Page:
• Turnover, first half 2010: 6
• Turnover, first half 2009: 11
• Elected official: John Doak
• Number of employees, January: 117
• Number of employees, June: 113
• Turnover, first half 2011: 32
• Turnover, first half 2010: 12
• Turnover, first half 2009: 10
State auditor, inspector
• Elected official: Gary Jones
• Number of employees, January: 114
• Number of employees, June: 118
• Turnover, first half 2011: 11
• Turnover, first half 2010: 11
• Turnover, first half 2009: 9
• Elected official: Mark Costello
• Number of employees, January: 91
• Number of employees, June: 89
• Turnover, first half 2011: 10
• Turnover, first half 2010: 6
• Turnover, first half 2009: 9
• Elected official: Ken Miller
• Number of employees, January: 56
• Number of employees, June: 55
• Turnover, first half 2011: 3
• Turnover, first half 2010: 1
• Turnover, first half 2009: 0
SOURCE: THE OKLAHOMAN ANALYSIS OF STATE PAYROLL DATA
From today’s story, which is generating a few comments online.
- I’ve also posted a few related letters to Gov. Mary Fallin at the bottom. One is from the District Attorneys Council. The other is from The Sentencing Project.
BY PAUL MONIES
Published: August 18, 2011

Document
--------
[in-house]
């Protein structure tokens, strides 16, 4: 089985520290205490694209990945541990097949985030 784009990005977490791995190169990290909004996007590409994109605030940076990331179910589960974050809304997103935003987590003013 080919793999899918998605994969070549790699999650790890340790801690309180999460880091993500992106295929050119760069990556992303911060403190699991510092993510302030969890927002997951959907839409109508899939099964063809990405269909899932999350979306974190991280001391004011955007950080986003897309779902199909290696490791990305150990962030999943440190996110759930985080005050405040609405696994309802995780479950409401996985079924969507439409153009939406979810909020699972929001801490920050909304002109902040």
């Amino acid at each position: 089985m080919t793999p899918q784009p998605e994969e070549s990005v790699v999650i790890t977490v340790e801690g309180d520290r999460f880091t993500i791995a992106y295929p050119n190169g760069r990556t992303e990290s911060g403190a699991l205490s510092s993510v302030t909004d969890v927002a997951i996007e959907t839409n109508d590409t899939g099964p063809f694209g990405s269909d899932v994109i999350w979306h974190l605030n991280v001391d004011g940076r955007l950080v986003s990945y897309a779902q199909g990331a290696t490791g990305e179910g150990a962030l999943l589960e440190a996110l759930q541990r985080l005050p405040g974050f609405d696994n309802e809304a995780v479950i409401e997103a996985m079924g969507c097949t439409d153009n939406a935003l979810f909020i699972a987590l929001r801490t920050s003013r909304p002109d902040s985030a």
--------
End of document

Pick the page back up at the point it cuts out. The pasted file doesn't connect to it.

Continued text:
The Pardon and Parole Board recommended Wednesday a convicted drug dealer from Kingfisher who is serving life without parole should have his sentence commuted to 42 years.
The recommendation for Larry E. Yarbrough, 61, now goes to Gov. Mary Fallin. Yarbrough has been in prison since 1997. The board recommended a commuted sentence for Yarbrough in 2002, but then-Gov. Frank Keating denied the request.
The five-member board issued a 3-2 split decision at a hearing room packed with Yarbrough’s family members and supporters at Hillside Community Corrections Center in Oklahoma City.
Two board members voted not to commute the sentence. Two others recommended Yarbrough’s sentence be commuted to time served. One member said the sentence should be commuted to 42 years. If Fallin approves the board’s recommendation, Yarbrough could be eligible for parole next year.
Yarbrough, a former restaurant owner, was sentenced to life without parole in 1997 on a cocaine trafficking charge. Previously, he served time in prison in the early 1980s on convictions for LSD and marijuana distribution. Yarbrough also received probation for a felony conviction of receiving stolen property.
State law requires a life-without-parole sentence for drug-trafficking charges after prior convictions for two or more felonies.
In a videoconferencing appearance before the board, Yarbrough said he’s been a model prisoner who counseled young men entering prison. He said he planned to move to California with family if he ever got released from prison.
“I have turned my life around and bettered myself,” said Yarbrough, who is at the Davis Correctional Facility in Holdenville. “I have taken every drug program they have.”
Yarbrough’s family and supporters said his sentence was too harsh.